And it's Martin. If Martin wants to do something worse

He knows he's panicking, and forces himself to stop for just a moment even as he reaches for his helmet.

Martin has to be called off. Only one person can do that.

And with that he's out the door, slamming it behind him.

He needs to talk to Georgie Reno.
 
 
  • Very powerful images here. I can feel that ache in the gut, the immediate loss that is described as well as that feeling of responsibility.
  • House's moment of realization was gut-wrenching and poignant. Powerful imagery. Great descriptions of sound. And I loved the phrase "glacial slowness." It was so appropriate in a lot of ways, but I liked how it reinforced the curt, cold atmosphere of the scene. But at the same time, the entire scene is so charged with emotion. Really lovely.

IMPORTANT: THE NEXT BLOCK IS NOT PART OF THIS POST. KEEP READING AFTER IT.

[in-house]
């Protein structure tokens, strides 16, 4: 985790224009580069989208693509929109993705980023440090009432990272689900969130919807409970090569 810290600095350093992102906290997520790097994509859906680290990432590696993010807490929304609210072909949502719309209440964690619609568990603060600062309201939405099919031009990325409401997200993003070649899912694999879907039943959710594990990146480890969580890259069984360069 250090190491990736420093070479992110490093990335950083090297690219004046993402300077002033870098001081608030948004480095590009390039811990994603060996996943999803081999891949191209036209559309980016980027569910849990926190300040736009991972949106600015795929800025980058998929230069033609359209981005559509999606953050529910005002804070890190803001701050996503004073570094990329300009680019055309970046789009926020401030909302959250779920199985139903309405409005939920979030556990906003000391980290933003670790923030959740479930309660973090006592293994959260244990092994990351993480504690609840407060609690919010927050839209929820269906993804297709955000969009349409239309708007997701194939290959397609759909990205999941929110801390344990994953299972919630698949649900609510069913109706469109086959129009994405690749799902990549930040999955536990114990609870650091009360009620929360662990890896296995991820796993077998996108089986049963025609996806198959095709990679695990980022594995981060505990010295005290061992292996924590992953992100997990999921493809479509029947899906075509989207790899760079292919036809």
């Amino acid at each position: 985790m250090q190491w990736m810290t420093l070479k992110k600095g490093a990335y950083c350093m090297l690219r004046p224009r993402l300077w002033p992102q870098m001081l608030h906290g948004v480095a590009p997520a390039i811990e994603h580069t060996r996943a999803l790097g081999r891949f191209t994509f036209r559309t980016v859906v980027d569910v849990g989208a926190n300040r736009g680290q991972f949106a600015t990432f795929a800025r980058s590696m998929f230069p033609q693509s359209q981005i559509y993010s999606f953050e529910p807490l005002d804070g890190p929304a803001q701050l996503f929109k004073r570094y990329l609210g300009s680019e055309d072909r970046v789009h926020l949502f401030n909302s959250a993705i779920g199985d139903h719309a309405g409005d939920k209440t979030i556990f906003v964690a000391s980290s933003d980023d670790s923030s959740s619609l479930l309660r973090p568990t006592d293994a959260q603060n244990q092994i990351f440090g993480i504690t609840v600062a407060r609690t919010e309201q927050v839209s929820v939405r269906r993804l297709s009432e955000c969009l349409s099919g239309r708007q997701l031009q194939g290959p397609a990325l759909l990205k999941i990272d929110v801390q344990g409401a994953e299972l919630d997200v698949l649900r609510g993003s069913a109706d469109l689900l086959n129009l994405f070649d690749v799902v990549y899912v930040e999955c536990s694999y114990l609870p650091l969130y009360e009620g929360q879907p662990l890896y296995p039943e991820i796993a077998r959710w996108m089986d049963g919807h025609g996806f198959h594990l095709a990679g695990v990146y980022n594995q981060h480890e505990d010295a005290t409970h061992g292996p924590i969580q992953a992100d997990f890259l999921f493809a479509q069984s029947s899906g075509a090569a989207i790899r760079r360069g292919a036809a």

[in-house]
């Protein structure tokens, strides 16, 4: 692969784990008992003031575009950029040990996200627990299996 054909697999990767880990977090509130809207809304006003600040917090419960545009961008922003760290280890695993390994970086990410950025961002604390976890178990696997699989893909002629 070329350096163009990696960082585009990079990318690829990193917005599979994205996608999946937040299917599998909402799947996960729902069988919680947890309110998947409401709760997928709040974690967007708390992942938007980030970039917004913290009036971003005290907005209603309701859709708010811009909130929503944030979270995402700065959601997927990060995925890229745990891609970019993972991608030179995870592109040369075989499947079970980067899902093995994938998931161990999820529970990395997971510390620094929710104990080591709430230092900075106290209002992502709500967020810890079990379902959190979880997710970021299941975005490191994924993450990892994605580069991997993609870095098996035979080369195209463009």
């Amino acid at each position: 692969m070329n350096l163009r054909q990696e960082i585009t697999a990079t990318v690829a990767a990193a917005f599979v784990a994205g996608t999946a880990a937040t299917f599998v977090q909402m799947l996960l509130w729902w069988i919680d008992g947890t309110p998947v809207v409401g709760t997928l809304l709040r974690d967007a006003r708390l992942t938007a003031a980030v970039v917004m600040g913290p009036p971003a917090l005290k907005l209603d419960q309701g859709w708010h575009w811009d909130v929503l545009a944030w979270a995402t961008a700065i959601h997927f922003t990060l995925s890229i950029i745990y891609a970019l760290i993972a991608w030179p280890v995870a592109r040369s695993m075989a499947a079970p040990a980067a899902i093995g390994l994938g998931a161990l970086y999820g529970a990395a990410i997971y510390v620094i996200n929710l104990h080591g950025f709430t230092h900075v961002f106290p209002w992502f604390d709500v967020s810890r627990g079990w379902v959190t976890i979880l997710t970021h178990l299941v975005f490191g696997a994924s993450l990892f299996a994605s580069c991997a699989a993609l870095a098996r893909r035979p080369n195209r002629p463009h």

• "Don't kill him." House hardly recognizes his own voice. "Martin, don't kill him" still makes me whimper. This time through, the line about Wilson's hopeless, helpless noise at the endless pain hit me particularly hard too. I hadn't seen some of the end -- the Casablanca reference is perfect, as is the bit about the room tilting as House feels suddenly ill. A stellar beginning to this epic sequel!
  • Wow. In a split second, House is reduced to a human being. Humbled and pleading. This is why people sometimes find it easier to shy away from human contact. If you connect and love another person, either as a friend or as a lover, you end up doubling your chances of getting hurt. House was reading and willing to face pain and death. He even welcomed it. He didn't care. What he didn't expect what how he wasn't ready for Wilson to face it for his sake. Then he was lost.

    Great writing! Wohoo! Sixty of these! Is it my birthday? Christmas?

  • (Anonymous)
    Very powerful, but I don't understand why House wouldn't turn off the ringer on his phone.
    • House sees everything as a battle of wills. He figures that Unknown Caller will certainly give up and stop calling before House gives up and either answers or turns off his phone.